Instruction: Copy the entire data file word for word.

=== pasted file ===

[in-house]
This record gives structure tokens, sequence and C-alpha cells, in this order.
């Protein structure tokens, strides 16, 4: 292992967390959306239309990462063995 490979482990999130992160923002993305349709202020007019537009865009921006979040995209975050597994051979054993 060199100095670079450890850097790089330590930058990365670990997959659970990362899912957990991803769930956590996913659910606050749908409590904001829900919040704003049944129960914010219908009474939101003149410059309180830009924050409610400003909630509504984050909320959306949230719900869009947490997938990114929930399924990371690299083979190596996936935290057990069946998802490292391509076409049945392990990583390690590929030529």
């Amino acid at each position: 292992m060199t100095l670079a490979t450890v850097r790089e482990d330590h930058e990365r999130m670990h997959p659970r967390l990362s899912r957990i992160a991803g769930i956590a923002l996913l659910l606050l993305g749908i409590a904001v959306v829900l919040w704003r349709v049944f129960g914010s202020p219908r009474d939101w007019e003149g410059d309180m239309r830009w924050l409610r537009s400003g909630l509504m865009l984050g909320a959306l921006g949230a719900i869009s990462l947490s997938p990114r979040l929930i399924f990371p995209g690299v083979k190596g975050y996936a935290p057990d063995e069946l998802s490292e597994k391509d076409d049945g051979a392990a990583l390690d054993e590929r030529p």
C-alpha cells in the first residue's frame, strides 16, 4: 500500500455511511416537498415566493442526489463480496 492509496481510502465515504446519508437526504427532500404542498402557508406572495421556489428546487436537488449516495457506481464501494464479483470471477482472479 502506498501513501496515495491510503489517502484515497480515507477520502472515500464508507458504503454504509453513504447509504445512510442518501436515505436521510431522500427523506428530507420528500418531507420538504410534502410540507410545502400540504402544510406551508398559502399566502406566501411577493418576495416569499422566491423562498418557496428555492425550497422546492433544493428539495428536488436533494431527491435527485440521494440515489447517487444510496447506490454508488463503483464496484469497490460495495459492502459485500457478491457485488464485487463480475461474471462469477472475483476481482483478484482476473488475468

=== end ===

[in-house]
This record gives structure tokens, sequence and C-alpha cells, in this order.
């Protein structure tokens, strides 16, 4: 292992967390959306239309990462063995 490979482990999130992160923002993305349709202020007019537009865009921006979040995209975050597994051979054993 060199100095670079450890850097790089330590930058990365670990997959659970990362899912957990991803769930956590996913659910606050749908409590904001829900919040704003049944129960914010219908009474939101003149410059309180830009924050409610400003909630509504984050909320959306949230719900869009947490997938990114929930399924990371690299083979190596996936935290057990069946998802490292391509076409049945392990990583390690590929030529």
């Amino acid at each position: 292992m060199t100095l670079a490979t450890v850097r790089e482990d330590h930058e990365r999130m670990h997959p659970r967390l990362s899912r957990i992160a991803g769930i956590a923002l996913l659910l606050l993305g749908i409590a904001v959306v829900l919040w704003r349709v049944f129960g914010s202020p219908r009474d939101w007019e003149g410059d309180m239309r830009w924050l409610r537009s400003g909630l509504m865009l984050g909320a959306l921006g949230a719900i869009s990462l947490s997938p990114r979040l929930i399924f990371p995209g690299v083979k190596g975050y996936a935290p057990d063995e069946l998802s490292e597994k391509d076409d049945g051979a392990a990583l390690d054993e590929r030529p």
C-alpha cells in the first residue's frame, strides 16, 4: 500500500455511511416537498415566493442526489463480496 492509496481510502465515504446519508437526504427532500404542498402557508406572495421556489428546487436537488449516495457506481464501494464479483470471477482472479 502506498501513501496515495491510503489517502484515497480515507477520502472515500464508507458504503454504509453513504447509504445512510442518501436515505436521510431522500427523506428530507420528500418531507420538504410534502410540507410545502400540504402544510406551508398559502399566502406566501411577493418576495416569499422566491423562498418557496428555492425550497422546492433544493428539495428536488436533494431527491435527485440521494440515489447517487444510496447506490454508488463503483464496484469497490460495495459492502459485500457478491457485488464485487463480475461474471462469477472475483476481482483478484482476473488475468